Fifty Books, 365 Days. Book Thirty Nine – Dance Dance Dance by Haruki Murakami

Date started: October 8th

Date finished: October 17th

I said back when I reviewed Hard Boiled Wonderland and the End of the World that it wouldn’t be my last Murakami, and here we are already, a mere three months later.

Dance Dance Dance is again the story of an unnamed narrator (I’m sensing a theme here) thrust into a mystery by circumstances not entirely within his control. He keeps dreaming of a call girl he once knew called Kiki, and the Dolphin Hotel, a seedy rat trap they once spent some time at. Upon arriving however, he finds that the Dolphin has been taken over and turned corporate, and people are reticent to discuss the old hotel. The narrator finds himself searching for the answer as to why, as well as looking for Kiki’s whereabouts, and how it all ties in with a 13 year old girl with empathic powers and a childhood acquaintance turned successful actor.

There’s a little more structure here than there was in Hard Boiled Wonderland. While I wouldn’t go so far as to say it’s more plot focused, Murakami spends more time on the central mysteries here. I don’t think I will ever sit and read a Murakami novel specifically for its storyline though, since where he really excels again is character and prose.

The previously mentioned 13 year old girl is called Yuki, and she’s hands down the best character in the whole thing. She’s often left on her own by her photographer mother Ame and novelist father Hikaru Makimura (described as nice but with no talent, much to my amusement). As a result, she’s developed an acerbic defence system, and it was her conversations with the narrator where the book really came alive for me. She’s not written as a Mary Sue, or as a precocious teen, she hits sort of a natural middle point. I confess I raised an eyebrow at the idea of a 35 year old man’s friendship with a 13 year old girl, but it worked without crossing the line into creepy.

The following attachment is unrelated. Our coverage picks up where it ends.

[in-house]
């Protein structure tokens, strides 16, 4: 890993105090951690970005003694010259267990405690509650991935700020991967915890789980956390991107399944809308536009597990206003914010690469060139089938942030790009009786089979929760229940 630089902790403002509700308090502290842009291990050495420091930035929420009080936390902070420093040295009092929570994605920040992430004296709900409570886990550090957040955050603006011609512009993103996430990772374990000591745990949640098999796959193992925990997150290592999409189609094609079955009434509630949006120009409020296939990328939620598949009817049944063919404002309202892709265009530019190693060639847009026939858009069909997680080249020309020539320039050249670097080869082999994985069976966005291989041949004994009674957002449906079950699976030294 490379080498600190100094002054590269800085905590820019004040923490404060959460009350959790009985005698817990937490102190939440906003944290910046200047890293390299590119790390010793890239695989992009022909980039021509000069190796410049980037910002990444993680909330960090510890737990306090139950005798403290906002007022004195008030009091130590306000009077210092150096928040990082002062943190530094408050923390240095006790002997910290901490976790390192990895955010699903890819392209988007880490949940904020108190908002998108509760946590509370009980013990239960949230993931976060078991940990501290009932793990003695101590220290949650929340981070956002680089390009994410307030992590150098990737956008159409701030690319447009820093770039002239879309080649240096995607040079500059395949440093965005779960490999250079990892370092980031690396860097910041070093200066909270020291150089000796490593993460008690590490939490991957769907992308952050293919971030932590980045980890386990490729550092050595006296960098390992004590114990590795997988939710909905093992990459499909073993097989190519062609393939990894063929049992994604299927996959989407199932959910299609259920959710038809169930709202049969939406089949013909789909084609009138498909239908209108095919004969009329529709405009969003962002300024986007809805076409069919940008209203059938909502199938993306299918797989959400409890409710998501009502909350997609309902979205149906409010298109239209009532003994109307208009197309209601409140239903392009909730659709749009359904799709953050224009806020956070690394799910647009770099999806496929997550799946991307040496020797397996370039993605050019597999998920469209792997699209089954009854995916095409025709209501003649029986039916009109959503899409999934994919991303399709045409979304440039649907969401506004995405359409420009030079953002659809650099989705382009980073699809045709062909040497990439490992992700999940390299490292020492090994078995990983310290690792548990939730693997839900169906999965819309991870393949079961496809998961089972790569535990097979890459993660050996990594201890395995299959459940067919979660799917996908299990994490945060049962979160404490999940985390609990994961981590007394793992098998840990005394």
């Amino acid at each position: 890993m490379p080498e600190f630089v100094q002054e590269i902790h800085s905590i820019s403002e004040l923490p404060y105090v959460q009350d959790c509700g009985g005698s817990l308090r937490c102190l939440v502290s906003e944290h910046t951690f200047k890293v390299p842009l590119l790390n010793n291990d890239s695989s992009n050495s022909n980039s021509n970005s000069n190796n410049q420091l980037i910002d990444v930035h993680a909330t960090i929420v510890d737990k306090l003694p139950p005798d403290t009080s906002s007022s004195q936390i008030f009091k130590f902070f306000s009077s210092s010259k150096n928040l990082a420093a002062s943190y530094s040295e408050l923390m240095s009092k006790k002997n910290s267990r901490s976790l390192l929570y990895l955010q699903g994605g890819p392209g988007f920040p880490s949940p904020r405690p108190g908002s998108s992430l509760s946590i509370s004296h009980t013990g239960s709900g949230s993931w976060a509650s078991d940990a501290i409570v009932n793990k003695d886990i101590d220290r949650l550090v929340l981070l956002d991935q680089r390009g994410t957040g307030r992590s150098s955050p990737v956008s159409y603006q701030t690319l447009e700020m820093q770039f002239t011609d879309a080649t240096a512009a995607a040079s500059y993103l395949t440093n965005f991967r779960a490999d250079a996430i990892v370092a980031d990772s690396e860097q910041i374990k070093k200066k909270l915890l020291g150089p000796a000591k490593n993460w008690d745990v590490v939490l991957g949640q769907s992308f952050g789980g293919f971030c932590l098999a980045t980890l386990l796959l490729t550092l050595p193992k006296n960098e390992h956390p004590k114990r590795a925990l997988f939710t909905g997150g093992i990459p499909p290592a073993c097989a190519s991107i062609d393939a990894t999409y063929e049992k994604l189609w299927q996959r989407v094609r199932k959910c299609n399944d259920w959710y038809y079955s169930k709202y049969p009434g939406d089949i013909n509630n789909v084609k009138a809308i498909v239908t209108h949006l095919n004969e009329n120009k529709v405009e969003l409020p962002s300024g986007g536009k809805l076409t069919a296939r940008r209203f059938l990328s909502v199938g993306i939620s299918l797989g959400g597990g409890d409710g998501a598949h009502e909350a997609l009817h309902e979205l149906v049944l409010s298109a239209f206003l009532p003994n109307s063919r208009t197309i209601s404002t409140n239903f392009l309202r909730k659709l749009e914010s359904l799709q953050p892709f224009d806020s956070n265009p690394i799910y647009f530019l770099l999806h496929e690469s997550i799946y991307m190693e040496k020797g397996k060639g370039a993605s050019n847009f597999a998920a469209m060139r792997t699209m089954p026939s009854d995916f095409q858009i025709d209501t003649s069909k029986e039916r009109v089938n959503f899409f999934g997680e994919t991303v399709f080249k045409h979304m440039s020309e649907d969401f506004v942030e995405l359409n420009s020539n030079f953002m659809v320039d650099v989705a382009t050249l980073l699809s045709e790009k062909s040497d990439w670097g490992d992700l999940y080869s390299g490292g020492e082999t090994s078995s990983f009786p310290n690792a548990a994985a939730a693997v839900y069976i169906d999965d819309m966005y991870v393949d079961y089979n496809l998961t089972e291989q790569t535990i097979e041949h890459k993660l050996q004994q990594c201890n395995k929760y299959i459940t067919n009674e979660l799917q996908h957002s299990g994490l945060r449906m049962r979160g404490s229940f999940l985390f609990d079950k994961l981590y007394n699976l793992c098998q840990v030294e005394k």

Murakami’s no slouch with the other characters either. The actor Gotanda is a pleasure to read, even if I felt his friendly exterior was hiding something all the time. As for the narrator himself, he was good enough to carry the story along. Much like with Hard Boiled Wonderland, he’s a man lost in middle age, wondering if his job is actually contributing anything to society at all. I have to imagine it’s a Murakami trope, along with lots of care given to describe the preparation of food and listening to music.

Fortunately, it’s all held together well by Murakami’s endlessly readable prose. It’s the one aspect of the book that made me truly envious of his skills, it has a flow to it like poetry and makes even the most mundane actions seem interesting and worth reading about. Special mention must be made of Alfred Birnbaum. His translation is flawless enough that I forgot for the most part that the book even was translated to begin with. Excellent work, especially given the esoteric style of the whole story.

I loved Dance Dance Dance. It eclipsed Hard Boiled Wonderland in nearly every way. At around 400 pages it was long enough to be satisfying, but short enough to leave me wanting more. I imagine I’ll fit another Murakami in before the year is done.

Further adventures in Murakami Book Reviews:

Hard Boiled Wonderland and the End of the World

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